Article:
Before you submit your work to the Bulletin, please consider the following Writer's Guidelines

Readers of the Bulletin of the Atomic Scientists are both informed and intelligent; they include top policymakers, researchers, and opinion makers from over 150 countries, as well as a large contingent of smart non-experts who are interested in the Bulletin's mission. The Bulletin publishes articles written by the world's leading science and security experts, who explore the potential for terrible damage to societies from manmade technologies. We focus on ways to prevent catastrophe from the malign or accidental misuse of nuclear, carbon-based, and biology-based technologies.

The Bulletin aims to bridge the gap between true experts and lay audiences by publishing articles that are meaningful in the White House, at the Pentagon, and around the kitchen table. We identify the most authoritative experts and publish their reports in print and online for distribution to policy leaders and the broader public. We stimulate those on the forefront of research to communicate directly with a public eager for firsthand and authoritative perspectives on existential threats to humanity. We contribute to public discussion and help shape the global security agenda.

Our readers turn to the Bulletin to find articles that cannot be found anywhere else and to make sense of incomplete or inaccurate reports published elsewhere. Our readers want to understand the issues and take ownership of them; they want to learn something, and they want to be provoked. They don’t want technical language that is esoteric and inaccessible. The articles are edited and, at times, thoroughly re-worked by experienced Bulletin editors. This is worth repeating: Because it is dedicated to excellence, the Bulletin never publishes unedited articles.

The Bulletin publishes the world's top science and security experts on an open-access website, which is updated on a continuous basis, and in a bimonthly subscription journal.

The Bulletin also encourages the work of younger authors through the Voices of Tomorrow program.

Read the journal and the website


This is by far the best way to get a sense of what kinds of articles the Bulletin publishes.

Journal. The bimonthly journal features long form articles that are between 2,000-4,000 words; it is not the word count but the voice and the angle of the pieces that make the journal distinctive. Read it to understand what the distinction is—we want you to tackle tough topics, make strong arguments, and offer strong take-aways. All authors must sign a writer’s agreement with our publisher, Taylor & Francis, to ensure that the article that is published is not (and will not) be published anywhere but in the Bulletin.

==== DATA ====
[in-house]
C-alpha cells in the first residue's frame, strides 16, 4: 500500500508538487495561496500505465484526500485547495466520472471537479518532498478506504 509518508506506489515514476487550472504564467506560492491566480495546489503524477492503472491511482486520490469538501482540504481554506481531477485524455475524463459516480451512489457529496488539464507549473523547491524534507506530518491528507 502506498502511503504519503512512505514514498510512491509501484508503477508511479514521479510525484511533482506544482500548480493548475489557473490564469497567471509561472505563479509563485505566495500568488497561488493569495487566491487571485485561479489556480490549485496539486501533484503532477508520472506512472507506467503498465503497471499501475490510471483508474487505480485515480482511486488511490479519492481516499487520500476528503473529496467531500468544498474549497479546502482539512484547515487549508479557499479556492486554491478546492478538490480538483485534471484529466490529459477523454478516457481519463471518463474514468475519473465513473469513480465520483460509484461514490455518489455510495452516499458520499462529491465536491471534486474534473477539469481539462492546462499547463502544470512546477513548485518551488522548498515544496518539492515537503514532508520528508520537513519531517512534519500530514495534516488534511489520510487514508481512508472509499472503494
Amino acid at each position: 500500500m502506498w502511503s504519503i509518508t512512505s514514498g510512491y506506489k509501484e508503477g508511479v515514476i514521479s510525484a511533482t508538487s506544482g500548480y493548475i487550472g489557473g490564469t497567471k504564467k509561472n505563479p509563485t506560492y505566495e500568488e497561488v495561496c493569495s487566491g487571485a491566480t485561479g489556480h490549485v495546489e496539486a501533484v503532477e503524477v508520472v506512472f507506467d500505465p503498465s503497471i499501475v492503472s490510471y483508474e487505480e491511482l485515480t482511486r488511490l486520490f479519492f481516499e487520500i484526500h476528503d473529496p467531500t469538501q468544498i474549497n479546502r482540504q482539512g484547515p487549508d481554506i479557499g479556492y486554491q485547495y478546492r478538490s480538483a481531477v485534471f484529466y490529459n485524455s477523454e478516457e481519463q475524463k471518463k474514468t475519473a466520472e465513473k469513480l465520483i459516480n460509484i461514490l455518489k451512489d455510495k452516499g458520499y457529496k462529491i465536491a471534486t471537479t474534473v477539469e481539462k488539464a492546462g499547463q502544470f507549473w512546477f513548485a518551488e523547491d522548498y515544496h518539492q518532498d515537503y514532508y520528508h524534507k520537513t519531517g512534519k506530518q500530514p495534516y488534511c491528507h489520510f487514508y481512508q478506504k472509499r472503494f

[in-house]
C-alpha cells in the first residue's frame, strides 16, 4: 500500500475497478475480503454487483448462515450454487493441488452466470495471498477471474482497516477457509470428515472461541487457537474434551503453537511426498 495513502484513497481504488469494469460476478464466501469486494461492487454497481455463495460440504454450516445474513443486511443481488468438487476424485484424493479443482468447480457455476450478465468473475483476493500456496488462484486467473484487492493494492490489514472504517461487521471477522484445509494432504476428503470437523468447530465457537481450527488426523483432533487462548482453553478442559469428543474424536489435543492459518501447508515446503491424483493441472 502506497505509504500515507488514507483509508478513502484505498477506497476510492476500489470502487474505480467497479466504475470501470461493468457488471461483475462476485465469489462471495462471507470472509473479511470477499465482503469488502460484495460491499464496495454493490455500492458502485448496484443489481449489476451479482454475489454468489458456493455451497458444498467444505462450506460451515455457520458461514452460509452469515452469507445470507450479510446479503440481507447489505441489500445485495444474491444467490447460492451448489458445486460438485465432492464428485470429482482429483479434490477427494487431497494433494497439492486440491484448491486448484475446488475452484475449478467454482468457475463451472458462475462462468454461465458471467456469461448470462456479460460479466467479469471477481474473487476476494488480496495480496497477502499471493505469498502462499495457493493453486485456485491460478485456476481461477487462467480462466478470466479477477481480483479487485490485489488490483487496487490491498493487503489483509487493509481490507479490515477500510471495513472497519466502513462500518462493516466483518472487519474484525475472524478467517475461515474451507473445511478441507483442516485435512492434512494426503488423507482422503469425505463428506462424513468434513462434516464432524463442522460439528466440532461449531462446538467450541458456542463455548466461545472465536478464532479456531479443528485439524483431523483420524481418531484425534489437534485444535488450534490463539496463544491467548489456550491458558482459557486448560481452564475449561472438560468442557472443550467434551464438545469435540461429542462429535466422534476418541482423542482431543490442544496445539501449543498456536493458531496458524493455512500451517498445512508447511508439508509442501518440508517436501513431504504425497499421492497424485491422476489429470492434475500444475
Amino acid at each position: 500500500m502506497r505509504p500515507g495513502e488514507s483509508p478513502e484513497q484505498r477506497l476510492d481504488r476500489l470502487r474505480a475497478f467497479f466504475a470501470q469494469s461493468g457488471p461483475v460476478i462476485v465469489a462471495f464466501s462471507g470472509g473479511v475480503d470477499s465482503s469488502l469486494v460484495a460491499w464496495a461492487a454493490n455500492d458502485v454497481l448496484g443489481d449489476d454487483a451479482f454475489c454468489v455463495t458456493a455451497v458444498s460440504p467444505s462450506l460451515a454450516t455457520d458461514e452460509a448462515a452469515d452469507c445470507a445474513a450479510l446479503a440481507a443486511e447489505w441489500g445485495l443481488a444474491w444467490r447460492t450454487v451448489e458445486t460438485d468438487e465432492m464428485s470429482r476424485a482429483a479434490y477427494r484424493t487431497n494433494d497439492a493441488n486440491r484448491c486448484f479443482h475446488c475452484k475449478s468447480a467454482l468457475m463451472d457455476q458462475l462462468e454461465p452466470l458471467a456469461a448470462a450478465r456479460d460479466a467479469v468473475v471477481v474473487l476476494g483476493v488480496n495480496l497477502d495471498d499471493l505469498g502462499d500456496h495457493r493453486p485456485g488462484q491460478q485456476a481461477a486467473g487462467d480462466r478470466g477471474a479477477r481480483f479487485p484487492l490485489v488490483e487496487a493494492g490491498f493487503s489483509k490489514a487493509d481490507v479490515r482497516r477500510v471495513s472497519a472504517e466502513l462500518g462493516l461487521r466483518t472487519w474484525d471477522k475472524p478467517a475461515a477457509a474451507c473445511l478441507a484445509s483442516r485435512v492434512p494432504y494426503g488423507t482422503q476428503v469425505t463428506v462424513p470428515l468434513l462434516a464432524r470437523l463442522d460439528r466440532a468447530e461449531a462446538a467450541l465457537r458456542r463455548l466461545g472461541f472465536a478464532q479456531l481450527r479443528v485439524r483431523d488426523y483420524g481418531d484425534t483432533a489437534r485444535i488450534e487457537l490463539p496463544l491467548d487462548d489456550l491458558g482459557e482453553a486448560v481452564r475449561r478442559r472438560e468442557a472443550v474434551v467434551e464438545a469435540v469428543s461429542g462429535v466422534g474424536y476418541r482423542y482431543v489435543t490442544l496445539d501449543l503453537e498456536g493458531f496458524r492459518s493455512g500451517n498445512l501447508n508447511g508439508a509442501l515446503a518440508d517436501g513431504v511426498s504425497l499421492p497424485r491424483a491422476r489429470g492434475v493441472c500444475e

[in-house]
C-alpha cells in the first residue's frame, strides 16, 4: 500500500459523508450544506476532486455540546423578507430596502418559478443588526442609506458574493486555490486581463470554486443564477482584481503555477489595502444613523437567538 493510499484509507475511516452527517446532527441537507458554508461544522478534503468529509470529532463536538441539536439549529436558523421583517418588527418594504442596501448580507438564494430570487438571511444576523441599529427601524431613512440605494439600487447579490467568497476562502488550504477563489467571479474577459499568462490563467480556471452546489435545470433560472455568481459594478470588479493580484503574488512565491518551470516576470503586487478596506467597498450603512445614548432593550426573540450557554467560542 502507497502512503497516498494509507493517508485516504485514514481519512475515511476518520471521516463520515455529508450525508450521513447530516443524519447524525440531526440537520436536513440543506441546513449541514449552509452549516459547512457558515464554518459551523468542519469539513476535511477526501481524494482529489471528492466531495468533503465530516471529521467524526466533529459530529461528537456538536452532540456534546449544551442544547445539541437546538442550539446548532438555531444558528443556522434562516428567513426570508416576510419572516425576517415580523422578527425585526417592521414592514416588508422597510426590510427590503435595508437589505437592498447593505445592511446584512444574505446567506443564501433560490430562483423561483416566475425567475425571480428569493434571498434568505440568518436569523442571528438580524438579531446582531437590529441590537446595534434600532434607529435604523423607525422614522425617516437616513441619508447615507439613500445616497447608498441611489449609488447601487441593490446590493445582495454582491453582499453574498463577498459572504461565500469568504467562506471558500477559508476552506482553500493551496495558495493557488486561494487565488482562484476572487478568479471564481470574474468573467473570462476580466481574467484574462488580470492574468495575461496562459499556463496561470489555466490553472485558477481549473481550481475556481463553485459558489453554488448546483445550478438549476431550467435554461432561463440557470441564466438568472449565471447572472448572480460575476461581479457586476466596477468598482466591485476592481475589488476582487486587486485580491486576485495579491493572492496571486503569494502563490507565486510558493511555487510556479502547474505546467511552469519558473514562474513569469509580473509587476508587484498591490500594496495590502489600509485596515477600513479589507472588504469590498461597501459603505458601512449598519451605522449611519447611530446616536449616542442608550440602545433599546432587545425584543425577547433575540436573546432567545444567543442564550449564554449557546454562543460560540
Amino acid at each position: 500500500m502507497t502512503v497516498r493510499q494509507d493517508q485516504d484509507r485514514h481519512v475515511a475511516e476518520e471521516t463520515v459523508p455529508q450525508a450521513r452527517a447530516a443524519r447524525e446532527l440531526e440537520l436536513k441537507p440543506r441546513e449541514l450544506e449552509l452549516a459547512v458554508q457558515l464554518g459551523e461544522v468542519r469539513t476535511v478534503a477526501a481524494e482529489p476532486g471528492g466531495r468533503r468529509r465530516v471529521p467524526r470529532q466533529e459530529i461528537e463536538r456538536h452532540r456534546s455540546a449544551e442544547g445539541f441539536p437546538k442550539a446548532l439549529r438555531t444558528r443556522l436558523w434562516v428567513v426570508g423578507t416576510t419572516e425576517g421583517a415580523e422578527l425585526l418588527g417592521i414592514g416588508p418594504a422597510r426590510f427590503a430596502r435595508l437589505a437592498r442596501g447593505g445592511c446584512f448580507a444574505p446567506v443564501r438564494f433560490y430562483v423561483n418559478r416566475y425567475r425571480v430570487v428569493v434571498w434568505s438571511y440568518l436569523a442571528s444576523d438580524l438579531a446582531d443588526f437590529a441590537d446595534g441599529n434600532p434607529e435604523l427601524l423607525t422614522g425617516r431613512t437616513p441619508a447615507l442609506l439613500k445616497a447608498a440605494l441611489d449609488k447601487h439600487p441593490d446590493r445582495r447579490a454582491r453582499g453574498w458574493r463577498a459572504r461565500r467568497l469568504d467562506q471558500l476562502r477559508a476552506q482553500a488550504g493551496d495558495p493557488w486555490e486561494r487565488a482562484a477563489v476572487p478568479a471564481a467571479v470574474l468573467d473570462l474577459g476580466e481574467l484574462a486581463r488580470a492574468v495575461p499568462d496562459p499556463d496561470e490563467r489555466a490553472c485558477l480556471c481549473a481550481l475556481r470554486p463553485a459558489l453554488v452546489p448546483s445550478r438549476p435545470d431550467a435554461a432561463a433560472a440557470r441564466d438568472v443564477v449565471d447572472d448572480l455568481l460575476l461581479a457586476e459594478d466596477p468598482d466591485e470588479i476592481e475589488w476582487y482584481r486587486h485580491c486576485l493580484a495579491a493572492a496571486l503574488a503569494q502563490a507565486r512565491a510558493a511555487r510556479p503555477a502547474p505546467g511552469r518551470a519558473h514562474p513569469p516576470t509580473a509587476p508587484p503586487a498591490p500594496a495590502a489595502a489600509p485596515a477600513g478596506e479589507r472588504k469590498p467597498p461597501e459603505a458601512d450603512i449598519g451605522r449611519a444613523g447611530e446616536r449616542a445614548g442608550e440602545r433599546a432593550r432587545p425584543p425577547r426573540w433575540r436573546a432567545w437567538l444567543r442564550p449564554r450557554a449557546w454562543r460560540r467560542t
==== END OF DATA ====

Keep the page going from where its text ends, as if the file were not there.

References and notes for journal pieces. Follow this guide strictly:

Website. We accept op-eds (800-1,300 words) and analysis pieces (1,000-2,000 words). Please do use the navigation on our home page to read a few of each of these types of pieces. They will be your best guide to Bulletin style and tone. Have a multimedia idea? Contact the editors directly and pitch us.

References and notes for web pieces: We do not use references and notes for web pieces. Rather, we use hyperlinks, the Internet version of a footnote. Authors should supply URLs for source documents, placing them directly after the word or groups of words to be highlighted.

For both web and journal pieces:
Include your full name, phone number, and e-mail address on your submitted manuscript.

Include your bio. The Bulletin is known for publishing the top experts in their respective fields. Please submit your professional biography so that we understand your expertise and what makes you the perfect author to write the piece you are pitching.

Peer review. The Bulletin is not a peer-reviewed journal; however, we do send unsolicited articles to colleagues for outside review. Be prepared to answer questions and to document your points—by way of hyperlinks for web pieces or in the form of footnotes for journal pieces.

Fact checking. Be careful with your facts. Double check all titles, names, treaties, numbers, years, etc. in your manuscript. Editors will do what they can to ensure the accuracy of your facts, but, ultimately, it is the author’s responsibility—not the editor’s—to ensure that everything is correct in an article. Plagiarism is a sin. Do not even think of sending the Bulletin anything but original work.